The Slovenia Times

Expert says Slovenian language alive and well


Gliha Komac, who said we often forget that language lives with us and because of us, finds it hard to understand "why we feel uneasy when using our mother language, are apologising for our Slovenian or even for using it in the first place".

"And this is the case in a period when we (still) have universities in Slovenian, universities that produce top international experts...when we have a number of extraordinary masters of the language and a state with Slovenian as the official language," she said.

Gliha Komac added that Slovenian and its users also faced a lot of challenges, "but the most unusual thing is that they are about completely self-evident matters, such as Slovenian in the public, in science, higher education, classes in and about the Slovenian language".

She was however happy to report that the institute is working hard on resolving key theoretical issues as well on presenting linguistic issues in different manuals and applications.

Gliha Komac highlighted the platform of web dictionaries, which currently feature 39 dictionaries, four of which are constantly upgraded.

The institute's experts moreover participate in TV shows and contribute regular columns for papers, she said, adding that Slovenian is "actually our lifestyle".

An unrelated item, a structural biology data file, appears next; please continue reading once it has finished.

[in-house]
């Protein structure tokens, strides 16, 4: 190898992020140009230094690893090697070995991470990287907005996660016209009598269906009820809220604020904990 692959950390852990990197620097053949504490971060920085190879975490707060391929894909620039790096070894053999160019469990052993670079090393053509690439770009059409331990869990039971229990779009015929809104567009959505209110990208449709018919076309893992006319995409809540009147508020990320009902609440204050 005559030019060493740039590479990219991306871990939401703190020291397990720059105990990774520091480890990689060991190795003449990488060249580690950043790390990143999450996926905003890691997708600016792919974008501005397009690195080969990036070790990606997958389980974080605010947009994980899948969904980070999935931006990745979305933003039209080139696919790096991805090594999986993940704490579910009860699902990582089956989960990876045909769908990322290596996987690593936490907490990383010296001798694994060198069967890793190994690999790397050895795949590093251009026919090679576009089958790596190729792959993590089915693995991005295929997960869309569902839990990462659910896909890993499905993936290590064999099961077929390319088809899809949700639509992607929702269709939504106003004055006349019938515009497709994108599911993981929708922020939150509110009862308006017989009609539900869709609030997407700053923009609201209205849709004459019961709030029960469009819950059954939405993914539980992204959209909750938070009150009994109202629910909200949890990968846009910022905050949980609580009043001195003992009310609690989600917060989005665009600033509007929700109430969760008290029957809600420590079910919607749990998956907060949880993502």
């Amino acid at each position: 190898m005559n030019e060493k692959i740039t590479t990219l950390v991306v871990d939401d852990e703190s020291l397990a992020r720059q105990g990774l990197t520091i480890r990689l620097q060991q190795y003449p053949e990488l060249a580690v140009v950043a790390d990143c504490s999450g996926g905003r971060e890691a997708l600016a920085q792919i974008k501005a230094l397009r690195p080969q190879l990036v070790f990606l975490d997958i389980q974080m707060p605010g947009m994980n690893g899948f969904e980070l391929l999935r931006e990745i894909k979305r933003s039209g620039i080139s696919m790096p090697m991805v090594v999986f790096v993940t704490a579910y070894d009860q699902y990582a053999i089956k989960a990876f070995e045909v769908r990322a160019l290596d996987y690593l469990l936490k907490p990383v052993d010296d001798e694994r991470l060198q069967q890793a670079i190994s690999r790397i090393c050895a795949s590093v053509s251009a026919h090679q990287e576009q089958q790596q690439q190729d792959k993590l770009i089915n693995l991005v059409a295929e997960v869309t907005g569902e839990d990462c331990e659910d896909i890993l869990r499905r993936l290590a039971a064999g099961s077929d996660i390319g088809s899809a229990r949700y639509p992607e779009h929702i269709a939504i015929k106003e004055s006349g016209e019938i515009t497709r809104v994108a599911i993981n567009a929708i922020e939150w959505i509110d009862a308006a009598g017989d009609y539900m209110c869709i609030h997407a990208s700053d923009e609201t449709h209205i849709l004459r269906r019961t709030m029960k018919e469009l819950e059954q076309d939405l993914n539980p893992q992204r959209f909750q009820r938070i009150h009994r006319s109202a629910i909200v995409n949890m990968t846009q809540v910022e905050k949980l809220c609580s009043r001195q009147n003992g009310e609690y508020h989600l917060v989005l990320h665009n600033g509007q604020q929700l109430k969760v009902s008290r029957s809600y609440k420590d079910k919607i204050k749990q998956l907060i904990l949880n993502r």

Meanwhile, the president of the Slovenian Writers' Association (DSP) Dušan Merc wrote today that Slovenian has been developed in the last 100-plus years into a tool enabling Slovenia to operate as an independent nation state.

He however feels there is something very wrong with how the Slovenian language is treated in the education system.

"It is turning in a second grade teaching language, as we are getting a new teaching language - in place of the Croatian of Serbian language we would had gotten had we stayed in Yugoslavia - English."

"The mother tongue does not need to be loved and one does not need to raise one's hand to the heart, cry and distort the face when the national anthem is played. It only needs to be used, utilised, supplemented, changed, one needs to dream in it from morning until evening, speak and write.

"It should not be neglected, sidelined, treated like it's a servant to foreign master in its own house, degraded or seen as something one should be feel ashamed of even at home," Merc wrote.

International Mother Language Day was introduced by the UN in 2000 in memory of the 21 February 1952 Bengali Language Movement demonstration that also saw death casualties among Bengali students. The purpose of the day is to promote the preservation and protection of all languages.


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